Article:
Later this year it is all but certain that union reps’ lives will be a little more complicated—and maybe a lot more. The Supreme Court is all but certain to substantially increase the pressure on employers to accommodate employee requests to practice their religion.  Under the current Supreme Court precedent, it is almost impossible for an employee to demand a reasonable accommodation that requires a collective bargaining agreement (CBA) provision be waived or ignored so s/he can participate in some religious activity. We expect that this Court will make it a lot easier to insist that bargaining agreements be overridden so employees can participate in religious activity. Here are a few examples of what we expect to see soon after the Court’s new decision which led us to use the war analogy.

Example #1– A handful of employees insist that schedules be changed so that someone other than themselves works on Christmas and New Years irrespective of the CBA’s rotation of work on those days by seniority. Their need to worship is more important than negotiated systems of fairness.

Example #2 – While the CBA AWS article stipulates that only the two most senior employees in a group have the right to take Fridays off as AWS days, the two newly hired Muslim employees insist they be given the only two Friday AWS slots so they can attend a weekly church planning council meeting. Check out this related Fedsmill post.

Example #3 – The CBA stipulates that vacancies in an office to be filled by reassignment go to the most senior qualified applicant; however, a junior employee insists he get a particular reassignment because it will enable him to teach his church’s Wednesday night youth lessons. Check out this relaated Fedsmill post.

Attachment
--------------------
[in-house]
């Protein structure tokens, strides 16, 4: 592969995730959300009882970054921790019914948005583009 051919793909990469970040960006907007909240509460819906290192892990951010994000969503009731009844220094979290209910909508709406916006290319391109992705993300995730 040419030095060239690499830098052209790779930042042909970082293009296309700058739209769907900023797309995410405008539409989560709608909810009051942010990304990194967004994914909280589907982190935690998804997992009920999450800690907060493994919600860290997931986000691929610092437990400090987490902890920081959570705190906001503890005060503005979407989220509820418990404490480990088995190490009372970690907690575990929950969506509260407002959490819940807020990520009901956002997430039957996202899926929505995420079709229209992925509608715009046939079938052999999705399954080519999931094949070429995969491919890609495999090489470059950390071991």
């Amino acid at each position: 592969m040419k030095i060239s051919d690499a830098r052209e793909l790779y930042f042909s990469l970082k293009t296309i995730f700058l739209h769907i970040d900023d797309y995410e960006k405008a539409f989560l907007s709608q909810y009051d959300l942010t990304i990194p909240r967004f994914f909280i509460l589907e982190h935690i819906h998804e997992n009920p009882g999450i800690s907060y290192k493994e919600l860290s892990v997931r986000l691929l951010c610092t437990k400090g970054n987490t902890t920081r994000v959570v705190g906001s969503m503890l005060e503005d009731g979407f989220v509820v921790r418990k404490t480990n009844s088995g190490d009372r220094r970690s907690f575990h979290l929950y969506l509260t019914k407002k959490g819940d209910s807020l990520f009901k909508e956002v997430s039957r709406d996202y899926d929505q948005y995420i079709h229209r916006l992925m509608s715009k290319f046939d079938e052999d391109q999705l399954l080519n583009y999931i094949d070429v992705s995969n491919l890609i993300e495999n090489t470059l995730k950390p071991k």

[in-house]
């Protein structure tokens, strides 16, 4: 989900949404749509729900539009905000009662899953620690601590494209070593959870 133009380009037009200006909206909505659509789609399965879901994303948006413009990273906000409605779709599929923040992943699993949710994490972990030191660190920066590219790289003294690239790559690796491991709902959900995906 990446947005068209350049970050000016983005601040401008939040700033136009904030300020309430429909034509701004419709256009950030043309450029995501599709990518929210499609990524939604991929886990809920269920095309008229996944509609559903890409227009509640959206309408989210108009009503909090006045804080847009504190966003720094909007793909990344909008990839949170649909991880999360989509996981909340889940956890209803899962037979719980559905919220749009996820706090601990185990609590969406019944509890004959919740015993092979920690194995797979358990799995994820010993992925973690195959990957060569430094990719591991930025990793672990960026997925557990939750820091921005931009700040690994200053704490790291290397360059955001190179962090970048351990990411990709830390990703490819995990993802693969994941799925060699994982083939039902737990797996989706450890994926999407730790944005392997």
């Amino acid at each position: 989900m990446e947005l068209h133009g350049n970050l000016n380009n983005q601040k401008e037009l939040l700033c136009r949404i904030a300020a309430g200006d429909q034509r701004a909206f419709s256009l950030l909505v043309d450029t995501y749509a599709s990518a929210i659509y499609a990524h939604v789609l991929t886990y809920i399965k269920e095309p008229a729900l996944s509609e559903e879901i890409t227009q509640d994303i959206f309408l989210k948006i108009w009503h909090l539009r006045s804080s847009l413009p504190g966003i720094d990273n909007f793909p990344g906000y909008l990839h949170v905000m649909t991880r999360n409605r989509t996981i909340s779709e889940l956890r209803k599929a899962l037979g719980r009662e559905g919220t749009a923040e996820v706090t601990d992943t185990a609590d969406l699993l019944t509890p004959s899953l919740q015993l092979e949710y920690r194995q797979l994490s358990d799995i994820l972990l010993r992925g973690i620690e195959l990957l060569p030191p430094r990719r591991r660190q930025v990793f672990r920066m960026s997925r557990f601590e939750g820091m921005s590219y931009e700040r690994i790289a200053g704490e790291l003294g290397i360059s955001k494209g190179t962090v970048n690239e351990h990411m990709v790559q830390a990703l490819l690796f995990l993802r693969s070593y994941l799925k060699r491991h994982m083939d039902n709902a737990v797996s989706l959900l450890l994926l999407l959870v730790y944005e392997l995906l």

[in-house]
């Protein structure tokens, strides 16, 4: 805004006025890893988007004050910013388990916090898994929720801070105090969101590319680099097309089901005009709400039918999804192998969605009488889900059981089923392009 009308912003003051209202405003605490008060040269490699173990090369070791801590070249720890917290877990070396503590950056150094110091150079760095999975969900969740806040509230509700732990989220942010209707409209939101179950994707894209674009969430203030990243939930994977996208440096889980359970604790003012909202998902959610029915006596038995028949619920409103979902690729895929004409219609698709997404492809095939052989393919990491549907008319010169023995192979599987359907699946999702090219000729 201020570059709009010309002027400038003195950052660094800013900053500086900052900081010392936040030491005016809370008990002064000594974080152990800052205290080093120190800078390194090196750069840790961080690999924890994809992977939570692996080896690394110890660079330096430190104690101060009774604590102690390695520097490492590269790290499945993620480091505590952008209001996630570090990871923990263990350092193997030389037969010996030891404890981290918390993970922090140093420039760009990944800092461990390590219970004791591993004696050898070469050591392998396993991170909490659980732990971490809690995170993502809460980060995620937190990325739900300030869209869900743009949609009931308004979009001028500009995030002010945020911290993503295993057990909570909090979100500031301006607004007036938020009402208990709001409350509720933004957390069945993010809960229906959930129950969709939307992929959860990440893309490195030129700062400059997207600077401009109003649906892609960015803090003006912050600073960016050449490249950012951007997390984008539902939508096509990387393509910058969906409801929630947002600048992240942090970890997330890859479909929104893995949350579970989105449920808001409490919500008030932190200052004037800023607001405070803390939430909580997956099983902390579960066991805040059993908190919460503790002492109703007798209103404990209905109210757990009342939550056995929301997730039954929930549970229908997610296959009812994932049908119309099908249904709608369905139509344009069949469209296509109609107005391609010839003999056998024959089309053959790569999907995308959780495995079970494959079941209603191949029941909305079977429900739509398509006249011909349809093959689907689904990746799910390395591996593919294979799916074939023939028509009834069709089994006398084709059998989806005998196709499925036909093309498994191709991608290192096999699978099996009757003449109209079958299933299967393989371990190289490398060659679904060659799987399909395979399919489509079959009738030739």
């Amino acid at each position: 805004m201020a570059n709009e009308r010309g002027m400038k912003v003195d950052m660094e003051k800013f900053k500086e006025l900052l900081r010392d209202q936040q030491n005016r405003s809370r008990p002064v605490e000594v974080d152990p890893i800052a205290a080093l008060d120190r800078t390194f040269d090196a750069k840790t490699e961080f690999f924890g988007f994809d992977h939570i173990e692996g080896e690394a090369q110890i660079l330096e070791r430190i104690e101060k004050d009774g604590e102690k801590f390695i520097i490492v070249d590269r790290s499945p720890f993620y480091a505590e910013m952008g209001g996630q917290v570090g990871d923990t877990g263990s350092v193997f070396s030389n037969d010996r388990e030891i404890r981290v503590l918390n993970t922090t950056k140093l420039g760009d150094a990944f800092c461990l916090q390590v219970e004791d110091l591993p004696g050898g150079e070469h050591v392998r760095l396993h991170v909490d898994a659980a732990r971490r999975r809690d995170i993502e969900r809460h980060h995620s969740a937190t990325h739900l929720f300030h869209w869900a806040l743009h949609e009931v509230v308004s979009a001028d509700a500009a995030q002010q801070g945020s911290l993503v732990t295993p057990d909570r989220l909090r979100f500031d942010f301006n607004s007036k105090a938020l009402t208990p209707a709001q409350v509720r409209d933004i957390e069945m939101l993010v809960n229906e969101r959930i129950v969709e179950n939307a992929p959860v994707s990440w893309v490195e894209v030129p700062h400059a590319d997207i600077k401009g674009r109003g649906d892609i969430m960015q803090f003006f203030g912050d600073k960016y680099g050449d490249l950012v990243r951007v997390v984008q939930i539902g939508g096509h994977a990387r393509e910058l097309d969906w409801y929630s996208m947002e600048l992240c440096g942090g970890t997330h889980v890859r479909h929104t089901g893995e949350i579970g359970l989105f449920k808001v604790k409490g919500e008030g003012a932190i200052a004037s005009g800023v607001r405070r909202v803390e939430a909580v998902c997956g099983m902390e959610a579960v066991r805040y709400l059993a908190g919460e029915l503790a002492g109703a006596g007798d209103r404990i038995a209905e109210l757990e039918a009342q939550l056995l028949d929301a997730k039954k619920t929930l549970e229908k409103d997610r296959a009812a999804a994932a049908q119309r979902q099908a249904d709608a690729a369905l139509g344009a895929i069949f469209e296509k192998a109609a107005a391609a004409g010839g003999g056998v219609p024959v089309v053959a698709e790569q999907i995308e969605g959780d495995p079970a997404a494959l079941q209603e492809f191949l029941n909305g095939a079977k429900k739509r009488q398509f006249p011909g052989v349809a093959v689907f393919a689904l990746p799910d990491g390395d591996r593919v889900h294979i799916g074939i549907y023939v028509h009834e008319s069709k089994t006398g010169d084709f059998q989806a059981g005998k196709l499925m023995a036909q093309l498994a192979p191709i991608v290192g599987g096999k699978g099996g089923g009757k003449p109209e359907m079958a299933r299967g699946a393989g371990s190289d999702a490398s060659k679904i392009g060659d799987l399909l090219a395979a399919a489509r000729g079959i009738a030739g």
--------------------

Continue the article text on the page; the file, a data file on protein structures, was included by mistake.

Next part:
Example #4 – Despite the CBA provision spelling out that summer annual leave requests will be granted by seniority, a junior employee insists that she always be granted the week of July 4th so she can attend her church’s summer assembly camp. Check out this related Fedsmill post.

Example #5 – A newly hired employee asks that she not be bound by the CBA provision requiring employees to use the steward designated for their work group because that steward is a Muslim and her religion urges members to work only with fellow Christians.

Example #6– Although Training Instructor assignments are well-known developmental opportunities earned through performance scores, a handful of employees demands that two openly gay instructors never be assigned to work with their group because their religion condemns the LGBTQ lifestyle. Check out this related Fedsmill post.

Telework, Alternative Work Schedules, Overtime, Holiday Assignments, Reassignments, Hours of Work, Leave and a half-dozen other benefits normally distributed by the rules of a negotiated agreement are all likely to be tossed aside under the pending Supreme Court ruling. That will put the union in the position of having to decide whether to resist and grieve to enforce the negotiated rules–or tell some member that even though he has a CBA right to something he will have to give it up so some other employee can: a- attend a religious service, b- participate in running their church’s activity, c- teach weekly youth groups or summer camps, d- make pilgrimages, e- avoid contact with religiously undesirable co-workers, f- attend choir practice, etc.

We have absolutely no advice on how to handle this future. Does the union respond by going to arbitration to litigate whether overriding the CBA was an undue hardship?  Does it demand to bargain and thereby postpone an accommodation until an agreement is reached implementing an accommodation? Does it have to worry about being liable for money damages if a refusal to accommodate is illegal?  Should it demand a role in the interactive exchange process employers must conduct when a request is made? Stay tuned.

About AdminUN

FEDSMILL staff has over 40 years of federal sector labor relations experience on the union as well as management side of the table and even some time as a neutral.
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